As the The Boston Globe article, “Munsell, the man who colored America,”* by Dushko Petrovich (March 17, 2013) suggests, perhaps it’s time for a Munsell revival. Although Albert H. Munsell was an award-winning artist, he was the consummate educator, who developed many of his color education tools during his 25-year tenure at Massachusetts Normal Art School (today’s Massachusetts College of Art and Design or “MassArt in Boston).
Munsell’s focus was on teaching a systematic approach to classify color that, when understood, would eliminate color anarchy, yet allow for unlimited color possibilities. That’s why Munsell used music education as an example of how to teach color. He likened the pitch, intensity and duration attributes of sound to his three dimensions of color—hue, value and chroma. Hue is the color itself such as red, yellow, green, etc.; value is the lightness or darkness; and chroma is the saturation or brilliance of a color.
Munsell’s color order system is extensible. It was designed to allow for infinite color possibilities, all of which can be classified within the Munsell system of color. How these colors are deployed… well, that’s a “horse of a different color.” A tool is only as good as the person using it. Yes, perhaps it is time for a Munsell revival, beginning with the basics.
Let the Color Wheel be Your Guide
Munsell based his color order system on the color wheel, a tool Sir Isaac Newton developed in the 1600’s, and is still used today by artists, designers and creative teams for palette development.
The color wheel was rooted in Sir Isaac Newton’s scientific experiments with prisms which revealed the visible spectrum of light or the popular, “ROY G BIV” (red, orange, yellow, green, blue, indigo and violet). When arranged in a circle, the visible spectrum is similar to Munsell’s hue circle. Orange, indigo and violet are replaced by Munsell’s secondary hues: yellow-red, purple-blue and red-purple because the former are actually mixtures of the colors in the latter and not colors unto themselves according to Munsell Color Theory.
The Munsell hue circle divides the visible spectrum into equal visually stepped colors. In doing so, Munsell not only displayed color naturally—the way the eye perceives color—but also, in a logical and orderly classification. Today, designers can apply the Munsell color order system to develop color harmonies and palettes. Gone are the days of keeping two or three wonky Munsell color atlases on your desk. Now you can obtain each page of color chips in a pocket-sized color chip kit to easily harmonize colors. [link to the kits when URL available]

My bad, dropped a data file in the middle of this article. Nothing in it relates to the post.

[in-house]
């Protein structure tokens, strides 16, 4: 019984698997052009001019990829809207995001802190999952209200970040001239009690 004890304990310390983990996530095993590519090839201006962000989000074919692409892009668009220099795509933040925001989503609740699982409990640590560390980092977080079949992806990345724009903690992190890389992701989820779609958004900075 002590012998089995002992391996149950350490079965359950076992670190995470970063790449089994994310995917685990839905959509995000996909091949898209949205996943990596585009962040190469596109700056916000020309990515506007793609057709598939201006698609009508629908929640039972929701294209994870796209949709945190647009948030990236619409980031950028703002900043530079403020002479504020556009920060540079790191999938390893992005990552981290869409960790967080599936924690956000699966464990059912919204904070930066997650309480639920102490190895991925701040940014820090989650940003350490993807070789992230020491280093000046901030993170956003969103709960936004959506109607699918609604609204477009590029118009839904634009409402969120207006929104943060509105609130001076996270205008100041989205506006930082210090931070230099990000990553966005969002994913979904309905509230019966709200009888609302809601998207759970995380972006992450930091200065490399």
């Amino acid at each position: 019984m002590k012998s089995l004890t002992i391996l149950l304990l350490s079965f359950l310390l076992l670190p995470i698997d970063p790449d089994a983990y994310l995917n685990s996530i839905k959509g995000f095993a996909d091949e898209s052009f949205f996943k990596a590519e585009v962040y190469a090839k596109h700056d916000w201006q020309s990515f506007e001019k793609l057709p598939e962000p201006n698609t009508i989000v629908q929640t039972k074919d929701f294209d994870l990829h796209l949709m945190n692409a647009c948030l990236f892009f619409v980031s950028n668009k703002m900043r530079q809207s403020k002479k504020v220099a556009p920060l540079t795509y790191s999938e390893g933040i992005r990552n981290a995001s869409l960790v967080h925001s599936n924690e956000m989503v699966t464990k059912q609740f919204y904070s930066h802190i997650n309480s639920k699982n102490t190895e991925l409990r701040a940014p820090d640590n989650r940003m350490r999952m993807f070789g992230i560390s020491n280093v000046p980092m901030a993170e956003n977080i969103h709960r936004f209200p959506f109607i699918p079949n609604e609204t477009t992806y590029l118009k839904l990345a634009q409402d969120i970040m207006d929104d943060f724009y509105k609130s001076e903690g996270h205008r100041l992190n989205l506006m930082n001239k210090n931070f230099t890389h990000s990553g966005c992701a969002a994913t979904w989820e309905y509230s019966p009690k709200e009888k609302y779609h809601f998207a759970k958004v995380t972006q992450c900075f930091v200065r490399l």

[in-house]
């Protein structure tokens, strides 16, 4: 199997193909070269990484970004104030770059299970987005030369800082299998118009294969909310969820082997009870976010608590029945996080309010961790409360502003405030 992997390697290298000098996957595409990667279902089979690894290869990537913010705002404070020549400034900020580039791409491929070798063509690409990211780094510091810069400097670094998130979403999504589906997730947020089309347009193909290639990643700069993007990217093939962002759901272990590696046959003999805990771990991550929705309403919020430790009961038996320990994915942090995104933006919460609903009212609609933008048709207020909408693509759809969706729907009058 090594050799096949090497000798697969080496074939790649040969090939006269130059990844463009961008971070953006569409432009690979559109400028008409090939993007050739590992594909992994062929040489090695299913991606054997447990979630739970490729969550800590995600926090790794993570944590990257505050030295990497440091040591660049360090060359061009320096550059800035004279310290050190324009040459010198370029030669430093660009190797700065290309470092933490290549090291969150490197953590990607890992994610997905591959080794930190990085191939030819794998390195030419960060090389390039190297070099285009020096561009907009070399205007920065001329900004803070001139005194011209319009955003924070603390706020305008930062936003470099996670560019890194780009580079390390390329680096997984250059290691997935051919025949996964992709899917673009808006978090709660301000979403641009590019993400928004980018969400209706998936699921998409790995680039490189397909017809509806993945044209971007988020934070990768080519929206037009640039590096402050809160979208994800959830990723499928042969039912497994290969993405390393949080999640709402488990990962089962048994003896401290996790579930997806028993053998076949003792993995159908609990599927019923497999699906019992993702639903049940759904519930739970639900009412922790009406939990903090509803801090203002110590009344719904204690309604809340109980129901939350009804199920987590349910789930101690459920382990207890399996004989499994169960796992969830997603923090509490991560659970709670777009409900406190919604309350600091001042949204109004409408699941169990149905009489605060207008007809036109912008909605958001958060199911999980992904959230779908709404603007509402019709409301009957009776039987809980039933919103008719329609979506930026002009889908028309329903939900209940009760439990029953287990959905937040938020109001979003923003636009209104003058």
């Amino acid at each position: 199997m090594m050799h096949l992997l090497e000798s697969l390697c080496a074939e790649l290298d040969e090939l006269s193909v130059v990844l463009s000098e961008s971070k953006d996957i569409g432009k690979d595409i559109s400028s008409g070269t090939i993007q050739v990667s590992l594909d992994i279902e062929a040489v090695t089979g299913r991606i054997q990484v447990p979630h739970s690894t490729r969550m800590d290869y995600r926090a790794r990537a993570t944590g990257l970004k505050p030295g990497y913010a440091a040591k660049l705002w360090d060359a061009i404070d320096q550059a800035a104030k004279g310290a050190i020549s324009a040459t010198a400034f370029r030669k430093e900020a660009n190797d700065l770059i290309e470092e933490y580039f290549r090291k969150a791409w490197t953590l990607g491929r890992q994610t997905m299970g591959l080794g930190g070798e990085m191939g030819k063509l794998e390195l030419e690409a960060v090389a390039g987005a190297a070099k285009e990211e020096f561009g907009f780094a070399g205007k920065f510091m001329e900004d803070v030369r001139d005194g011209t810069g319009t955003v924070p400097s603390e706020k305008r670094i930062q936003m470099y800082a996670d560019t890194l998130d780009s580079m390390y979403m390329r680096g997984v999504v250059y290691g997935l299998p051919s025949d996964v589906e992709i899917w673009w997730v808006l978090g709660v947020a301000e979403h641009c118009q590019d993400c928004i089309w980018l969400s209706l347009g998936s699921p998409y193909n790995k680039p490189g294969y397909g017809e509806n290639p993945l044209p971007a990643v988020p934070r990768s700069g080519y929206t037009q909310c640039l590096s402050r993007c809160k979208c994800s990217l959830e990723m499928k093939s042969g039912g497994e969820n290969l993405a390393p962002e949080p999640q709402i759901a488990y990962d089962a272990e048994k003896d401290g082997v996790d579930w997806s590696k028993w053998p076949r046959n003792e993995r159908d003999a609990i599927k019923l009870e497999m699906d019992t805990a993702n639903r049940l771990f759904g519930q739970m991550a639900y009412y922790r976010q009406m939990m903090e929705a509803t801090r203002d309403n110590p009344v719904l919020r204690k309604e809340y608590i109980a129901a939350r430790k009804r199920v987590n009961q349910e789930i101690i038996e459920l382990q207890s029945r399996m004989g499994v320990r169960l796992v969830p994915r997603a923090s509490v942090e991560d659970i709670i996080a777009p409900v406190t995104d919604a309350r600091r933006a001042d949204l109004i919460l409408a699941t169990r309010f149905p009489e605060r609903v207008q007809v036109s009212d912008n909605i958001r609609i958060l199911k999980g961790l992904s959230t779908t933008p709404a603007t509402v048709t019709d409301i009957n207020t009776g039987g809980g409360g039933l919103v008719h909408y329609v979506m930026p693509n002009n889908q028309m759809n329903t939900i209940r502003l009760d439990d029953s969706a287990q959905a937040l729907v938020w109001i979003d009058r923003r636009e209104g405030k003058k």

Munsell Color Order System: Still Relevant
Mr. Petrovich brings out an important point about the Munsell color order system, that it is as relevant today as is was in the early 1900’s. It is not only a color education and classification system, but also a color communications system. To this day, the Munsell System of Color continues to ensure color consistency of component parts and apparel manufactured throughout supply chains. It is also the system of choice for color standards relative to food, agriculture, and the scientific community.
We think A. H. Munsell would have been intrigued by the “extraordinary rainbow of hues” to which Mr. Petrovich refers in his article because they can all be classified within his color order system. Whether or not these colors are tastefully deployed is a topic for another article.
Learn more about color communication using the Munsell Color Order System.
*”Munsell, the man who colored America,” was based on the book The Color Revolution by Regina Lee Blaszczyk (MIT Press, 2012).